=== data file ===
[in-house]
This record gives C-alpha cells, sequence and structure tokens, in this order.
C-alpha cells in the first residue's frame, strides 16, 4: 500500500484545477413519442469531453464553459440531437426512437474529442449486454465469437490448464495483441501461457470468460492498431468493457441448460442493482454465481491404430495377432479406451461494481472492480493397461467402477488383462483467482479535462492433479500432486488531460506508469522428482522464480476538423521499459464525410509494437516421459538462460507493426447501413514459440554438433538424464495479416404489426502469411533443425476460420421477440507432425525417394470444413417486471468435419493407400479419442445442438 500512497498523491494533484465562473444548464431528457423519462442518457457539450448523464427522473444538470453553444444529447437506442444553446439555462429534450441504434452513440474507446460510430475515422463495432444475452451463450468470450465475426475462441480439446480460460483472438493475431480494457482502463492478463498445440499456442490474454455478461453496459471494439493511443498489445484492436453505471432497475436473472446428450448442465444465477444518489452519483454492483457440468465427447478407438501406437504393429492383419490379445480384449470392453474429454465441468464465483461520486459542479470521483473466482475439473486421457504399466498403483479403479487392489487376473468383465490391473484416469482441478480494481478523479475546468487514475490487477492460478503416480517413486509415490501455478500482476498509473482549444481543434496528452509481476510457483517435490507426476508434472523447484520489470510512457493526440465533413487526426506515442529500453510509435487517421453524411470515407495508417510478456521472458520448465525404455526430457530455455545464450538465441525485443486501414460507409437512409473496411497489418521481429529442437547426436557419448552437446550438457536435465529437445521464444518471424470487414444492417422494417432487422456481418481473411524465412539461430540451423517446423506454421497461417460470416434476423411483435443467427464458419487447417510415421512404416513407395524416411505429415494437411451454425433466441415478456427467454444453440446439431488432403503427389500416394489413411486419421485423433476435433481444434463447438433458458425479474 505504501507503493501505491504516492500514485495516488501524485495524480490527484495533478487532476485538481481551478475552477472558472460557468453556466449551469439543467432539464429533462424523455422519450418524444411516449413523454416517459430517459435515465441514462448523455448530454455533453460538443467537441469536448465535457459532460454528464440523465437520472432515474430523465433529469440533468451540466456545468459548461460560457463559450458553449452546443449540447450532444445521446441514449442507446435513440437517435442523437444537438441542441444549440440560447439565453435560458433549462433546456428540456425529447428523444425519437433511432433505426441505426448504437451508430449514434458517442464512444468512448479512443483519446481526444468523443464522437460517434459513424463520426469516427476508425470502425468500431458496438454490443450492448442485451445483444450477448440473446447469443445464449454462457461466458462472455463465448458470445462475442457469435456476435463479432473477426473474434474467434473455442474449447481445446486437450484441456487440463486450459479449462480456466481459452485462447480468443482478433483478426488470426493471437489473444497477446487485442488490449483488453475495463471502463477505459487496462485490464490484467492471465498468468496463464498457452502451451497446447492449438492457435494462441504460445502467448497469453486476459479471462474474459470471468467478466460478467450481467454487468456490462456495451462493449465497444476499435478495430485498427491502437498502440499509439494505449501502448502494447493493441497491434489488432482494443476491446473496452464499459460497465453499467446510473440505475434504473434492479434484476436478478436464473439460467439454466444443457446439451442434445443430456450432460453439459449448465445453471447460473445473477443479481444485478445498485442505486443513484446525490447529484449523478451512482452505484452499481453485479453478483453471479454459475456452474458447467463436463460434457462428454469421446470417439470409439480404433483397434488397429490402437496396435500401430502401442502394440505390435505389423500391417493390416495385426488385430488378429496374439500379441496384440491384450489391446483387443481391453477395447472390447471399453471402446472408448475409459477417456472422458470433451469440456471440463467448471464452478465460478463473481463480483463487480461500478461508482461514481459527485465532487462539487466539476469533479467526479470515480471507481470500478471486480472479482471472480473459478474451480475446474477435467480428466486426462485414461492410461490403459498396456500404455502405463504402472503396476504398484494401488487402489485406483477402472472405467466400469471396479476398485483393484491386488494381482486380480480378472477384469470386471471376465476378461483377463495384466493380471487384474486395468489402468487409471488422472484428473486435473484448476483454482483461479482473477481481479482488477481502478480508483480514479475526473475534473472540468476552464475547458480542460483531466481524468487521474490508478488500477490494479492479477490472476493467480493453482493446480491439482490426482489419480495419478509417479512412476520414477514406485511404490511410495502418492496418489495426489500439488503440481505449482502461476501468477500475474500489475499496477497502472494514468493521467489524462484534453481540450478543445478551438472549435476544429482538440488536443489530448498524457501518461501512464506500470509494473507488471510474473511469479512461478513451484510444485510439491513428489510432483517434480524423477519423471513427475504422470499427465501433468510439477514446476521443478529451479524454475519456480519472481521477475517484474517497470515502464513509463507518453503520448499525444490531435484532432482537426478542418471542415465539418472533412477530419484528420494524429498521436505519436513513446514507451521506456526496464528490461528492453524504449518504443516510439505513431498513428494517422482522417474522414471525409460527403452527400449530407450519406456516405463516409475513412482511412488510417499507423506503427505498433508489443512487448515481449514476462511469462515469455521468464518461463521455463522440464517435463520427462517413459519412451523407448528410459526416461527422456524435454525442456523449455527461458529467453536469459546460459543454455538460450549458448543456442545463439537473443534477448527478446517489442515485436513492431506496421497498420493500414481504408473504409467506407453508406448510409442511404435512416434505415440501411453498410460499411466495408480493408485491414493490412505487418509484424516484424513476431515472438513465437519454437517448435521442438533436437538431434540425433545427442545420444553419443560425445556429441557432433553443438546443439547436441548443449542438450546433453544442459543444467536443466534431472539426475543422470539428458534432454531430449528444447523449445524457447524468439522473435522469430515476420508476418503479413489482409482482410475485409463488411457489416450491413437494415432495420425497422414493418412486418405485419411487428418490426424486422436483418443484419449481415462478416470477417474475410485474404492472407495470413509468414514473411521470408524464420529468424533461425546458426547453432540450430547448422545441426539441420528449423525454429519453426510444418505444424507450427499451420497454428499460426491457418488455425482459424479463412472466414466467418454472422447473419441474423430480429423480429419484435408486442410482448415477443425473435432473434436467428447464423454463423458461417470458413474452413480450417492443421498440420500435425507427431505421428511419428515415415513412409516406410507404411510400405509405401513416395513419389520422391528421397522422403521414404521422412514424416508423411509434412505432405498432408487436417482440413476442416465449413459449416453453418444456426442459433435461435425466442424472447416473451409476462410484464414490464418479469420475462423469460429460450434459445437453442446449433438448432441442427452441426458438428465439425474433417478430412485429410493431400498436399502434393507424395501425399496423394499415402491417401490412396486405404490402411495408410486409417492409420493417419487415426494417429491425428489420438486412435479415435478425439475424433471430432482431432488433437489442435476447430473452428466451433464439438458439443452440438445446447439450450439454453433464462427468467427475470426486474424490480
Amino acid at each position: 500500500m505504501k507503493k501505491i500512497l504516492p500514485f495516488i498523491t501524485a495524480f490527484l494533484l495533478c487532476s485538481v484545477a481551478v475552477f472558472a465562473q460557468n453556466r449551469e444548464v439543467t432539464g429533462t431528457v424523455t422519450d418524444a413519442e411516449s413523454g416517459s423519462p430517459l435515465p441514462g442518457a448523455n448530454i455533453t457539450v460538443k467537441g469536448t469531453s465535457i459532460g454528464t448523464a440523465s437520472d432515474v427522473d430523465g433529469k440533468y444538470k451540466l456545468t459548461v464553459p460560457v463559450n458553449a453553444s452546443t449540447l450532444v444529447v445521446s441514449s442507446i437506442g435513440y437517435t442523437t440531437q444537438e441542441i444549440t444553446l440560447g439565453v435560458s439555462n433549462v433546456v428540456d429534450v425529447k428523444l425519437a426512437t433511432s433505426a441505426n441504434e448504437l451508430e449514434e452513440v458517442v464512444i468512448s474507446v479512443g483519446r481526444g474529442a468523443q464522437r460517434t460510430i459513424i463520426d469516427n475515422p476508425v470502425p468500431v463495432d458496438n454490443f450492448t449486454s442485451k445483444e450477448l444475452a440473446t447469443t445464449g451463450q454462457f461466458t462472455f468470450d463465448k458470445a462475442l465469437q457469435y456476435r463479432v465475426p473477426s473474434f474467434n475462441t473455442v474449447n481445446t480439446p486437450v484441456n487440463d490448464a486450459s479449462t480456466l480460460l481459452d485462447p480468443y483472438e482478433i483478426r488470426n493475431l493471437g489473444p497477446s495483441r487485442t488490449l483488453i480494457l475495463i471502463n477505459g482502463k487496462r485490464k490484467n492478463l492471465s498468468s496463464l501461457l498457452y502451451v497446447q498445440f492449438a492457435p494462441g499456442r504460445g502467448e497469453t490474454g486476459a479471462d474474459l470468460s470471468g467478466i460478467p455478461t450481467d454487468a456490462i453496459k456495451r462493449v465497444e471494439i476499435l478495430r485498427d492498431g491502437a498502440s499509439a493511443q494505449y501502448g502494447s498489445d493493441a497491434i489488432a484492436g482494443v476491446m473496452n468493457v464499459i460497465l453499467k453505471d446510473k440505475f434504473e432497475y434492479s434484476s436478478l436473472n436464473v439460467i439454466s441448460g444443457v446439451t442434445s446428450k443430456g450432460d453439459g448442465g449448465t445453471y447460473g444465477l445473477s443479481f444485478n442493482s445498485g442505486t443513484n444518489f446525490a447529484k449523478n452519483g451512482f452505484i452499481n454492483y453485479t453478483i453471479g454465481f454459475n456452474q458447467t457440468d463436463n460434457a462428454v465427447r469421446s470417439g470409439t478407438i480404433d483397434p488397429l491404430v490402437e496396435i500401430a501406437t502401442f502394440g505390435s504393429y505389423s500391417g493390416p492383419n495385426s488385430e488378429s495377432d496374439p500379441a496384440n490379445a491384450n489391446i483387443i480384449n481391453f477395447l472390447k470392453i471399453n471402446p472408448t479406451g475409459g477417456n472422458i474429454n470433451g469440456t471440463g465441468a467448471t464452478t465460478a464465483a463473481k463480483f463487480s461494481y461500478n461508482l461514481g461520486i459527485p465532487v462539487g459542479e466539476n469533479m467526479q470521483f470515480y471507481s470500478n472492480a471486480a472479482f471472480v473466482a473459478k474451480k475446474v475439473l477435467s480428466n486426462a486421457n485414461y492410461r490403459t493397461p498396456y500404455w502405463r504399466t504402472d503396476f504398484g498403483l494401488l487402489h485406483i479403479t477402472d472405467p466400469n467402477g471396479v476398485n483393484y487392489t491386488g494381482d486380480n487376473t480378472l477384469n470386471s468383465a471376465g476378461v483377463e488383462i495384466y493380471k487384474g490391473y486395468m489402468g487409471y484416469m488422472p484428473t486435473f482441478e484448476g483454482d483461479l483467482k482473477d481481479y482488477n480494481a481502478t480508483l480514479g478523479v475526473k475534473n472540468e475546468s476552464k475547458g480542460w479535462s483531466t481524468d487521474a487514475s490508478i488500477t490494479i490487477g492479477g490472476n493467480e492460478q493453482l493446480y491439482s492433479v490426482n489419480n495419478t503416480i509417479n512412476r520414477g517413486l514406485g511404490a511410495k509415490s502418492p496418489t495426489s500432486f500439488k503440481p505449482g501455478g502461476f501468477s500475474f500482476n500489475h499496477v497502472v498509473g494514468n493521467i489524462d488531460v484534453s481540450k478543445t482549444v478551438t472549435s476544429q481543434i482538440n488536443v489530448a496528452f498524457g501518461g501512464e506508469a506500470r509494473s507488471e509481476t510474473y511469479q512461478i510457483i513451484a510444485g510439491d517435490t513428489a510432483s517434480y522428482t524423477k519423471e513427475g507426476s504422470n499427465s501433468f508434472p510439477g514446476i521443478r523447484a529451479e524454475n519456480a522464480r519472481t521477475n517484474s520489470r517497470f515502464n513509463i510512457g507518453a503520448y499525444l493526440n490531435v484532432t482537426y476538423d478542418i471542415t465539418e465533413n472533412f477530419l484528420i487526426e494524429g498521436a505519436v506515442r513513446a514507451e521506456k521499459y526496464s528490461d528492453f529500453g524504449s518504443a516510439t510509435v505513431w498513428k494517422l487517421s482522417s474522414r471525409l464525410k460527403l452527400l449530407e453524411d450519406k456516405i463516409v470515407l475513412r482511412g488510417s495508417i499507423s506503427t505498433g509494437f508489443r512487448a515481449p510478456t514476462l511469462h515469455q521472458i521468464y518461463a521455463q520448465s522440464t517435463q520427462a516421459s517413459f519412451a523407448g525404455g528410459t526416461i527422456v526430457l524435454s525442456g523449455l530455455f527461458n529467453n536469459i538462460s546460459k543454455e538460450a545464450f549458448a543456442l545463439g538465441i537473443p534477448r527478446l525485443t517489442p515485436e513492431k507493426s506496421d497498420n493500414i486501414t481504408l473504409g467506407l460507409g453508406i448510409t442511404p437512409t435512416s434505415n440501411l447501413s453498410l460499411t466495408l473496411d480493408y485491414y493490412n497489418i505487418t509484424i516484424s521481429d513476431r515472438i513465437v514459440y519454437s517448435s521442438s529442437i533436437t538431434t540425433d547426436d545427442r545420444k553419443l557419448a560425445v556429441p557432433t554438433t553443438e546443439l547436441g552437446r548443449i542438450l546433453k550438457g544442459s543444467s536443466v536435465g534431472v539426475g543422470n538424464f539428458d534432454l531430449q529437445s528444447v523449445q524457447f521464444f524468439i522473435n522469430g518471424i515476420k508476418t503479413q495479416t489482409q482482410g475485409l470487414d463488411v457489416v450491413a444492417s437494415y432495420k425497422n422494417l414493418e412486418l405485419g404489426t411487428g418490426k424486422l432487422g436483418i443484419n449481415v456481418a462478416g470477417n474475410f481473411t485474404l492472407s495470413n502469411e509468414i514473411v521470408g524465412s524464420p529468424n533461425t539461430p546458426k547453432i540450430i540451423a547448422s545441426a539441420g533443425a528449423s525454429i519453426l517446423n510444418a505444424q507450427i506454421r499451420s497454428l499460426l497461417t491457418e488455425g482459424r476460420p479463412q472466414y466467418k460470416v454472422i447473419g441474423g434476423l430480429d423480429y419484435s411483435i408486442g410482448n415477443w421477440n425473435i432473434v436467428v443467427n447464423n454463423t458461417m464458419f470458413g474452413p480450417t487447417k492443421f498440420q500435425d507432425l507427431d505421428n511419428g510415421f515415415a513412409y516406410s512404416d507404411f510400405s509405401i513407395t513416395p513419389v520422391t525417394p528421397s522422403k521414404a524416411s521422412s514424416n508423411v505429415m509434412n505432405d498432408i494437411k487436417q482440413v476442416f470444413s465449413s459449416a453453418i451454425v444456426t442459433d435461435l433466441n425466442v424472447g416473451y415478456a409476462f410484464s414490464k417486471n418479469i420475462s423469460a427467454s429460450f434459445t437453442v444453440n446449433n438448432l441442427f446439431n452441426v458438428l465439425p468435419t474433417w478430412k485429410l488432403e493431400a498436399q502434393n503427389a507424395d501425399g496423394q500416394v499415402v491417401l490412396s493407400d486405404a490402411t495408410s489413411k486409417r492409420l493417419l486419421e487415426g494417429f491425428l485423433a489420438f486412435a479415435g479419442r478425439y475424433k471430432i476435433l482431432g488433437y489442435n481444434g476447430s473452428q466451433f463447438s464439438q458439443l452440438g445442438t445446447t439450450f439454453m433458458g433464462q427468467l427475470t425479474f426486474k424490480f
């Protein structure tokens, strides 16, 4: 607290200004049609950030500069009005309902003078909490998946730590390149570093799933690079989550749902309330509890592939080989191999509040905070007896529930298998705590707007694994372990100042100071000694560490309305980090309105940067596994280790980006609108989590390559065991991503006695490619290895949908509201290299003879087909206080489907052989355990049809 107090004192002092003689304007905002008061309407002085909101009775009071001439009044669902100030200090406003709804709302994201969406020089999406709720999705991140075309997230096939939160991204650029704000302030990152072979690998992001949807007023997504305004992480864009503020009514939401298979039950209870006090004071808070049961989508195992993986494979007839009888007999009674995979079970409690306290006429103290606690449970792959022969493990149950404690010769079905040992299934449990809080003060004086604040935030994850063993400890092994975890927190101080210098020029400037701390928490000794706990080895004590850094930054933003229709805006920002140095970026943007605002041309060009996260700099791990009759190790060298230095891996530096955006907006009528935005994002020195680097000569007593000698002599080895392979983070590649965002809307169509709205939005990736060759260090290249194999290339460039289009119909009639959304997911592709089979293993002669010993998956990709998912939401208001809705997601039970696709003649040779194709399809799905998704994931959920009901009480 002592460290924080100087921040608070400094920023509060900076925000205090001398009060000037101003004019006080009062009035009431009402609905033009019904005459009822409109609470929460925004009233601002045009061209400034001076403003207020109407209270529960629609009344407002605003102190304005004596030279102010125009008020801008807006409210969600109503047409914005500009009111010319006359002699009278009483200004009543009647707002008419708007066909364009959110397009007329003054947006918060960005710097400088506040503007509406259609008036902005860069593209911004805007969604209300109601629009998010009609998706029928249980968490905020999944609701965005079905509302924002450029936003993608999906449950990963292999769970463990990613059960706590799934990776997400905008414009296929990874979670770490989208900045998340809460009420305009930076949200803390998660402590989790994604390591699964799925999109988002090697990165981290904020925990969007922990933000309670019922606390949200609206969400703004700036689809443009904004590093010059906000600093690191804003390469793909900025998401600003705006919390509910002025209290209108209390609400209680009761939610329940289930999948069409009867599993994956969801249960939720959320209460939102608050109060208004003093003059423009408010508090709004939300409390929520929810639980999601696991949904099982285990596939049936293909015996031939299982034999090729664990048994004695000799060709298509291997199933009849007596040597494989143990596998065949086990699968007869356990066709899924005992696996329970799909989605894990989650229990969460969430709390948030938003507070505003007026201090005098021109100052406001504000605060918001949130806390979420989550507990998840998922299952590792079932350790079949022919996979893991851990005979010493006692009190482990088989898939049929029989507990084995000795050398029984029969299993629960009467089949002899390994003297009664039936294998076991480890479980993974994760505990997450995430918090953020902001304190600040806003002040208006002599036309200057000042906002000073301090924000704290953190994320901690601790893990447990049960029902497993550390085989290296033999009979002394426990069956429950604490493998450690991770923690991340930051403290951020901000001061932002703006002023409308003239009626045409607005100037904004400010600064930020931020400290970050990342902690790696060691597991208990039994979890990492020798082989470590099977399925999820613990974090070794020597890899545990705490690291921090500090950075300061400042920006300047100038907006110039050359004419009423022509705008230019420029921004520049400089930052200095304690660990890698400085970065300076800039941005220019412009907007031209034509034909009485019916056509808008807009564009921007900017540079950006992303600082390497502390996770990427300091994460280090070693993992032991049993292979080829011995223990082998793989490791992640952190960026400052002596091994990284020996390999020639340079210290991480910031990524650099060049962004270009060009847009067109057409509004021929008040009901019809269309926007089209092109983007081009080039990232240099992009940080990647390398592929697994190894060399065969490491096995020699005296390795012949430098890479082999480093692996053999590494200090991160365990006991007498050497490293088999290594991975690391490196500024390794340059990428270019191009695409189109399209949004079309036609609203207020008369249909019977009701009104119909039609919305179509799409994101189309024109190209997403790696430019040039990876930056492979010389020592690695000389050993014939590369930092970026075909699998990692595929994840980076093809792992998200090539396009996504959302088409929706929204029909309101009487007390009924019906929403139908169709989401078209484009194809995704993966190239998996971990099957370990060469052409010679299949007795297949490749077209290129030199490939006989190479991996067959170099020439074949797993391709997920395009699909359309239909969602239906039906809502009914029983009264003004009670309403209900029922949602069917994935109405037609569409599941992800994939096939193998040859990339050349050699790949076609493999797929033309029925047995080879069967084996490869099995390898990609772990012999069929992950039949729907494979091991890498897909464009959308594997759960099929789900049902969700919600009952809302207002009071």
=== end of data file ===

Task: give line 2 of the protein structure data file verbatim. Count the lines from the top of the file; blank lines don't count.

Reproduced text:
This record gives C-alpha cells, sequence and structure tokens, in this order.